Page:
Canadian Journal of Philosophy 45 (3):357-381 (2015)

Stathis Psillos
University of Athens
This paper is meant to link the philosophical debate concerning the underdetermination of theories by evidence with a rather significant socio-political issue that has been taking place in Canada over the past few years: the so-called ‘death of evidence’ controversy. It places this debate within a broader philosophical framework by discussing the connection between evidence and theory; by bringing out the role of epistemic values in the so-called scientific method; and by examining the role of social values in science. While it should be admitted that social values play an important role in science, the key question for anyone who advocates this view is: what and whose values? The way it is answered makes an important epistemic difference to how the relation between evidence and theory is appraised. I first review various arguments for the claim that evidence underdetermines theory and shows their presuppositions and limitations, using conceptual analysis and historical examples. After broaching the relation between evidence and method in science by highlighting the need to incorporate epistemic values into the scientific method, my discussion focuses on recent arguments for the role of social values in science. Finally, I address the implications of the approach outlined for the current ‘death of evidence’ debate in Canada.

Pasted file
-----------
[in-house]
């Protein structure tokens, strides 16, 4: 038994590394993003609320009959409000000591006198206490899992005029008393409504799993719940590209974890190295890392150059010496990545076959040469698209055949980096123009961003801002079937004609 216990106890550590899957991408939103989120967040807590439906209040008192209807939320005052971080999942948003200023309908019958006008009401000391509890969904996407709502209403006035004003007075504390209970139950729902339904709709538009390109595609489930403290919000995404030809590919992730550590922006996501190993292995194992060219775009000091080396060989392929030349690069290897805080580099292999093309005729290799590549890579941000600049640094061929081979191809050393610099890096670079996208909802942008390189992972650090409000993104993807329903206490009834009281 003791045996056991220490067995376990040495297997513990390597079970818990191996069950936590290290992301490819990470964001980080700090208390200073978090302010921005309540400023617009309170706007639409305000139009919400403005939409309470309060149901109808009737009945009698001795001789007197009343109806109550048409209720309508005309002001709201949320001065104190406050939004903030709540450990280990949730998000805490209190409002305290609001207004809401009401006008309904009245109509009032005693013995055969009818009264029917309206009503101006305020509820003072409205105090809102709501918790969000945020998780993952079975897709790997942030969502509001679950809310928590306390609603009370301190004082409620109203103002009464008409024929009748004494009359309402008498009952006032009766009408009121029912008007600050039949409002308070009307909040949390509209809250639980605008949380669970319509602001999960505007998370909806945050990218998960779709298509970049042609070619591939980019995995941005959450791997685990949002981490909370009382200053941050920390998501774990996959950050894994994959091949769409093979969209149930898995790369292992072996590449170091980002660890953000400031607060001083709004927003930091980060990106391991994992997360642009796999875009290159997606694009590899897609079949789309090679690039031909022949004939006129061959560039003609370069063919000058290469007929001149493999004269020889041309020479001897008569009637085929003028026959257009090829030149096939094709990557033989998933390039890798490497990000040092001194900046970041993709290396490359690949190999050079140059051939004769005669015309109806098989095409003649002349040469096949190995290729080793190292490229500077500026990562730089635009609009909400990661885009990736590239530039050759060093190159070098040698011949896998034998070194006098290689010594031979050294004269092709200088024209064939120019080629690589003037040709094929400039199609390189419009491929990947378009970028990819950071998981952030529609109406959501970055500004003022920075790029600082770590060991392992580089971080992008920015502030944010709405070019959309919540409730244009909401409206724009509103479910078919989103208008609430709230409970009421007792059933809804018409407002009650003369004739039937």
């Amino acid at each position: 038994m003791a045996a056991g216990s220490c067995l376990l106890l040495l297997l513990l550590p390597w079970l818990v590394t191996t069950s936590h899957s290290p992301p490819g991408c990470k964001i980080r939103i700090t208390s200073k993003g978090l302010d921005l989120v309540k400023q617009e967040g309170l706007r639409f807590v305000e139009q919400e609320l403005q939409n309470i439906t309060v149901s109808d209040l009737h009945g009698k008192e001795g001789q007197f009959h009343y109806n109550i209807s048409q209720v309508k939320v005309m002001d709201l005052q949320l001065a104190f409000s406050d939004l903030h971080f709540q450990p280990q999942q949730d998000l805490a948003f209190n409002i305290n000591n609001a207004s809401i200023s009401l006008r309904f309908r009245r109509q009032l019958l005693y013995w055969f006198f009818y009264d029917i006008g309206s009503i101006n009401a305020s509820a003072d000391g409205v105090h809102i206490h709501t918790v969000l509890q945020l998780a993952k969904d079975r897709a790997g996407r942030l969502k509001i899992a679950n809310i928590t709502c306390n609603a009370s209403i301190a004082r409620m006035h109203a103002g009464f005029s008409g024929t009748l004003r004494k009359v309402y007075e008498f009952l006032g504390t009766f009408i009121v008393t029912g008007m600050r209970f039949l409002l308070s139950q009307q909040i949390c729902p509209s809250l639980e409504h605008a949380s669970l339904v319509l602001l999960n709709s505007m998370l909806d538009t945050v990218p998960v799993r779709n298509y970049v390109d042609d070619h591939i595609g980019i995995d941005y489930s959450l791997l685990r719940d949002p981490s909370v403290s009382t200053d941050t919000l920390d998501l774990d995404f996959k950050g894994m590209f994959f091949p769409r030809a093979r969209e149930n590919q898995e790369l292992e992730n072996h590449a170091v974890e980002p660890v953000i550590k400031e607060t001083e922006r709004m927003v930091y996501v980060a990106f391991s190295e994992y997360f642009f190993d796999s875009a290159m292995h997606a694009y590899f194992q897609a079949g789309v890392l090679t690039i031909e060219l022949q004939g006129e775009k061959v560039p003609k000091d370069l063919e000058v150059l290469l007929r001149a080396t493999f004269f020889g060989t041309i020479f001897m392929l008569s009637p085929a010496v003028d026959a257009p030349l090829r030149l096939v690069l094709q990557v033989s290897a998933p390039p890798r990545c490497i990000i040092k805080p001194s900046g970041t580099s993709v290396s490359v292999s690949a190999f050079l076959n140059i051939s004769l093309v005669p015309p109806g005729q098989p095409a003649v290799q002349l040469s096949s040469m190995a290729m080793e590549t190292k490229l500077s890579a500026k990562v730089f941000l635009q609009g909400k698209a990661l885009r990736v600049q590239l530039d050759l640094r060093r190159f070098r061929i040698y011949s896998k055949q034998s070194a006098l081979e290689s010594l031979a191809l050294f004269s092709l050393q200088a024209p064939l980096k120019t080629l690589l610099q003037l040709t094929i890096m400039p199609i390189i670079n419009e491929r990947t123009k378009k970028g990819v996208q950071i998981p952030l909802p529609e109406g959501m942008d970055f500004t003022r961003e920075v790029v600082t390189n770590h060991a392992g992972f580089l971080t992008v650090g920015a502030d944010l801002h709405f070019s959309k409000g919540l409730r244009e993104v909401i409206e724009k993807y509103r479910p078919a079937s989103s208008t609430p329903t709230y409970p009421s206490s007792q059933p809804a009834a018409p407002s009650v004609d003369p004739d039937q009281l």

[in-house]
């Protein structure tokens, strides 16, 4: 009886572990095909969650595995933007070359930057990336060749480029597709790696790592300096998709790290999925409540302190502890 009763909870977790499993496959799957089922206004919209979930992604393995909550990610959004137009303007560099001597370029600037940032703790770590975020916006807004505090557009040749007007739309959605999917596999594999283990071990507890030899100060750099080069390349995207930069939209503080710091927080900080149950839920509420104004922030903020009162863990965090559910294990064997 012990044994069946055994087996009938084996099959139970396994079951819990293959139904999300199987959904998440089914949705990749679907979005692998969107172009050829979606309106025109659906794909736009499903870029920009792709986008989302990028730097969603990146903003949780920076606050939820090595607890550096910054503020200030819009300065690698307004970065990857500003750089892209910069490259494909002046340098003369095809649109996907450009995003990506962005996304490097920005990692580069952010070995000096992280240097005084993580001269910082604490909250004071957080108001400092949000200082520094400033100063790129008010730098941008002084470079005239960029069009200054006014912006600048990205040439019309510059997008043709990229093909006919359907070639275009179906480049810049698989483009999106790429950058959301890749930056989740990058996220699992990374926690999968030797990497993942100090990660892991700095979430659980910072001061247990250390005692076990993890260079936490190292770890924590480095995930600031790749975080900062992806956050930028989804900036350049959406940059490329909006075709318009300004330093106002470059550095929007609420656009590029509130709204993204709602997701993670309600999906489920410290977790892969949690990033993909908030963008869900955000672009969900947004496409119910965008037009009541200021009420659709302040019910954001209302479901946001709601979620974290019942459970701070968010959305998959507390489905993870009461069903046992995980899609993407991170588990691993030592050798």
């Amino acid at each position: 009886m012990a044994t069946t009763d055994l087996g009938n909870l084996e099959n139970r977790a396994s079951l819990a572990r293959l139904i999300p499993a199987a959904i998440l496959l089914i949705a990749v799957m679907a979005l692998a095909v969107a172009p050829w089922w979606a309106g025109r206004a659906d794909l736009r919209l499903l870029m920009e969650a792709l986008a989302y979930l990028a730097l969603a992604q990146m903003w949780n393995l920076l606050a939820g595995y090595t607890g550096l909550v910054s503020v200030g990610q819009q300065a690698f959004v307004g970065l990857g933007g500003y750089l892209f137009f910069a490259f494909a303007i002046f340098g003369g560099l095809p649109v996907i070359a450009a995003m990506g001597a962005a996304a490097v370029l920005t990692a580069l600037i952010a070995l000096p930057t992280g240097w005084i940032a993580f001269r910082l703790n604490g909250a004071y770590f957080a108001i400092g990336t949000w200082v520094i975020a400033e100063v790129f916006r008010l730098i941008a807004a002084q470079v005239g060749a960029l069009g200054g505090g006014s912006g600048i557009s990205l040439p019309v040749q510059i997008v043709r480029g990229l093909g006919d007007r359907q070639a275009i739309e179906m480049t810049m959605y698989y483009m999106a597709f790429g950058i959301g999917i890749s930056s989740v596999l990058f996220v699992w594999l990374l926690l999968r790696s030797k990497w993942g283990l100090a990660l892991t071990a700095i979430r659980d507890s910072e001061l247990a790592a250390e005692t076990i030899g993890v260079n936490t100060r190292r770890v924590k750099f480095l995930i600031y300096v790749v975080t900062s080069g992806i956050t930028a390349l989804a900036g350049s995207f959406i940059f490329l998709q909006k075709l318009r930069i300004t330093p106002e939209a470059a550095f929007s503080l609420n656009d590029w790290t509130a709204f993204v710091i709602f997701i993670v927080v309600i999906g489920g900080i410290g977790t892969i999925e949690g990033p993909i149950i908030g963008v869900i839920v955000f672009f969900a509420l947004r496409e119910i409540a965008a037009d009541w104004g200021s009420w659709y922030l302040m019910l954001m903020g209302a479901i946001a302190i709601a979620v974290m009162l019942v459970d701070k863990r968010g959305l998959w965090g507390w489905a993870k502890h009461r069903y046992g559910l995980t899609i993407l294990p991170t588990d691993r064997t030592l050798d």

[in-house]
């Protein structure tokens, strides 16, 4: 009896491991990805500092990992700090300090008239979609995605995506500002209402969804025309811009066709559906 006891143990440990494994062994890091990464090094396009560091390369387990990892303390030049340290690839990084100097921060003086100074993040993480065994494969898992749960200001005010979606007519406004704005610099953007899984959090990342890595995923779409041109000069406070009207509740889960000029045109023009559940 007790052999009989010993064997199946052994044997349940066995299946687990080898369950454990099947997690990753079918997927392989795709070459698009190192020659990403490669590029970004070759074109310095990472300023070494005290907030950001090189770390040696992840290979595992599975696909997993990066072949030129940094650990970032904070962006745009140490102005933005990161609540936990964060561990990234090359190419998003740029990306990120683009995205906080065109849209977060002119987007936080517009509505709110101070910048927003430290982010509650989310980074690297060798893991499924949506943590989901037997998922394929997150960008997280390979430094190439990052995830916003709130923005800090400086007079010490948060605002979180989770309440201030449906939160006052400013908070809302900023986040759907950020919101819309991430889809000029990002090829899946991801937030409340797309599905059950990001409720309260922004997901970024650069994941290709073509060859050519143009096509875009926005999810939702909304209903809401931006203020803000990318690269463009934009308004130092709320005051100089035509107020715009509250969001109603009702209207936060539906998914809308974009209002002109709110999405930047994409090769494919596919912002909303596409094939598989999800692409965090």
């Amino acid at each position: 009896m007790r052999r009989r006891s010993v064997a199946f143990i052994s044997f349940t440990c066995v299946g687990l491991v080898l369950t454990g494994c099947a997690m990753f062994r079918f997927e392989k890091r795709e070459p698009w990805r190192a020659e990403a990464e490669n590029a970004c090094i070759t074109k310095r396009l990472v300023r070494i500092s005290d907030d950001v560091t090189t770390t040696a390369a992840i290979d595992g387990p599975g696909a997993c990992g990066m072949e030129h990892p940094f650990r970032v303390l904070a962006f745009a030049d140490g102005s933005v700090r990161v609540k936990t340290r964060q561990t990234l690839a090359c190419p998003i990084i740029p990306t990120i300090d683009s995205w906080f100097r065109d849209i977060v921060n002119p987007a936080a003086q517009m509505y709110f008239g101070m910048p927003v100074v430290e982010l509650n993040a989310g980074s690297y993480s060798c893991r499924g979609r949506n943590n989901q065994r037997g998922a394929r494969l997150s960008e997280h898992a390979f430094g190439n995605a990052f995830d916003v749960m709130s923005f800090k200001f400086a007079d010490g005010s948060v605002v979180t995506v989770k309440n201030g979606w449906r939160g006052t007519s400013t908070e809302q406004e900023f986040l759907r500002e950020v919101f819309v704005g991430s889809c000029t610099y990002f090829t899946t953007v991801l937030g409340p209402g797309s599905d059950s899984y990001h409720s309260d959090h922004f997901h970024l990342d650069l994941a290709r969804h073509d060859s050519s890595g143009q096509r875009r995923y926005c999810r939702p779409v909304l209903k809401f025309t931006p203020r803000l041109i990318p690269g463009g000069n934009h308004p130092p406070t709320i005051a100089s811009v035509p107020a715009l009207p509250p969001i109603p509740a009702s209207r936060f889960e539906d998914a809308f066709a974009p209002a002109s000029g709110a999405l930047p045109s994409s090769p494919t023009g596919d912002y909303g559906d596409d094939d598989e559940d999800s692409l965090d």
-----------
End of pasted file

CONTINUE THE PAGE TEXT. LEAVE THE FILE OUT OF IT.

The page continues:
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DOI 10.1080/00455091.2015.1079001
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References found in this work BETA

The Aim and Structure of Physical Theory.Pierre Duhem - 1954 - Princeton: Princeton University Press.
Science, Policy, and the Value-Free Ideal.Heather E. Douglas - 2009 - University of Pittsburgh Press.
The Fate of Knowledge.Helen E. Longino - 2002 - Princeton University Press.
Bayes or Bust?John Earman - 1992 - Bradford.

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Citations of this work BETA

The New Worries About Science.Janet A. Kourany - forthcoming - Canadian Journal of Philosophy:1-19.

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